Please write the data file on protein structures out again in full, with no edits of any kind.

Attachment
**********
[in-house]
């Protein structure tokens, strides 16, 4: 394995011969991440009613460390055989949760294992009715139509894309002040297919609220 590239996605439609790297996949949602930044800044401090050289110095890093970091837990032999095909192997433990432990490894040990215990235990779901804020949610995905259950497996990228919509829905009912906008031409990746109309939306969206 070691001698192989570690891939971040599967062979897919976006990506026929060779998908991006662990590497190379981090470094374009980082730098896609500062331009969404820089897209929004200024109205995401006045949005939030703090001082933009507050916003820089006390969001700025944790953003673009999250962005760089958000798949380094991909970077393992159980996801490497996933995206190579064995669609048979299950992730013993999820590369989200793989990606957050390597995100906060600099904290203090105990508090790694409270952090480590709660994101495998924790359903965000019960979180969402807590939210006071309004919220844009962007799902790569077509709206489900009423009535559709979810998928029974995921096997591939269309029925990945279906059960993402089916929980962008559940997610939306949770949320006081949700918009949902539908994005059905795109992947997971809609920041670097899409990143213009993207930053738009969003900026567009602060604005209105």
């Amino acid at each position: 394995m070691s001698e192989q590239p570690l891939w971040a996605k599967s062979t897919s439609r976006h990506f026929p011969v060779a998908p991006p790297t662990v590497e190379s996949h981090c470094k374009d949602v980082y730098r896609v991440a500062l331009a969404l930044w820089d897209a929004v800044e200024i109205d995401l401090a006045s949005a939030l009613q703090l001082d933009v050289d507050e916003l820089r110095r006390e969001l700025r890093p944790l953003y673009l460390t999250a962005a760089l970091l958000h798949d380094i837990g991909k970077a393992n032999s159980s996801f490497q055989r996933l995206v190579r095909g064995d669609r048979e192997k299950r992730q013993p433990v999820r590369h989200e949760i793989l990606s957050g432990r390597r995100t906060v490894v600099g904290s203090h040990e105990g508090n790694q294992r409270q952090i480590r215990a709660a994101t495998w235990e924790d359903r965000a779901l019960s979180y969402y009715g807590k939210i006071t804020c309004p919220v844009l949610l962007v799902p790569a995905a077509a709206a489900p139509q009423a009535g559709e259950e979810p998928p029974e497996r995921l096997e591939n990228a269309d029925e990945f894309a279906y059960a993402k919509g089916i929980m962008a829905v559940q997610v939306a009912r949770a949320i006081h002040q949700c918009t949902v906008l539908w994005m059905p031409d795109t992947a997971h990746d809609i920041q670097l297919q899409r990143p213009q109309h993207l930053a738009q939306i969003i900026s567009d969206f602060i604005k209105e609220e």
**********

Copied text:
[in-house]
């Protein structure tokens, strides 16, 4: 394995011969991440009613460390055989949760294992009715139509894309002040297919609220 590239996605439609790297996949949602930044800044401090050289110095890093970091837990032999095909192997433990432990490894040990215990235990779901804020949610995905259950497996990228919509829905009912906008031409990746109309939306969206 070691001698192989570690891939971040599967062979897919976006990506026929060779998908991006662990590497190379981090470094374009980082730098896609500062331009969404820089897209929004200024109205995401006045949005939030703090001082933009507050916003820089006390969001700025944790953003673009999250962005760089958000798949380094991909970077393992159980996801490497996933995206190579064995669609048979299950992730013993999820590369989200793989990606957050390597995100906060600099904290203090105990508090790694409270952090480590709660994101495998924790359903965000019960979180969402807590939210006071309004919220844009962007799902790569077509709206489900009423009535559709979810998928029974995921096997591939269309029925990945279906059960993402089916929980962008559940997610939306949770949320006081949700918009949902539908994005059905795109992947997971809609920041670097899409990143213009993207930053738009969003900026567009602060604005209105």
């Amino acid at each position: 394995m070691s001698e192989q590239p570690l891939w971040a996605k599967s062979t897919s439609r976006h990506f026929p011969v060779a998908p991006p790297t662990v590497e190379s996949h981090c470094k374009d949602v980082y730098r896609v991440a500062l331009a969404l930044w820089d897209a929004v800044e200024i109205d995401l401090a006045s949005a939030l009613q703090l001082d933009v050289d507050e916003l820089r110095r006390e969001l700025r890093p944790l953003y673009l460390t999250a962005a760089l970091l958000h798949d380094i837990g991909k970077a393992n032999s159980s996801f490497q055989r996933l995206v190579r095909g064995d669609r048979e192997k299950r992730q013993p433990v999820r590369h989200e949760i793989l990606s957050g432990r390597r995100t906060v490894v600099g904290s203090h040990e105990g508090n790694q294992r409270q952090i480590r215990a709660a994101t495998w235990e924790d359903r965000a779901l019960s979180y969402y009715g807590k939210i006071t804020c309004p919220v844009l949610l962007v799902p790569a995905a077509a709206a489900p139509q009423a009535g559709e259950e979810p998928p029974e497996r995921l096997e591939n990228a269309d029925e990945f894309a279906y059960a993402k919509g089916i929980m962008a829905v559940q997610v939306a009912r949770a949320i006081h002040q949700c918009t949902v906008l539908w994005m059905p031409d795109t992947a997971h990746d809609i920041q670097l297919q899409r990143p213009q109309h993207l930053a738009q939306i969003i900026s567009d969206f602060i604005k209105e609220e």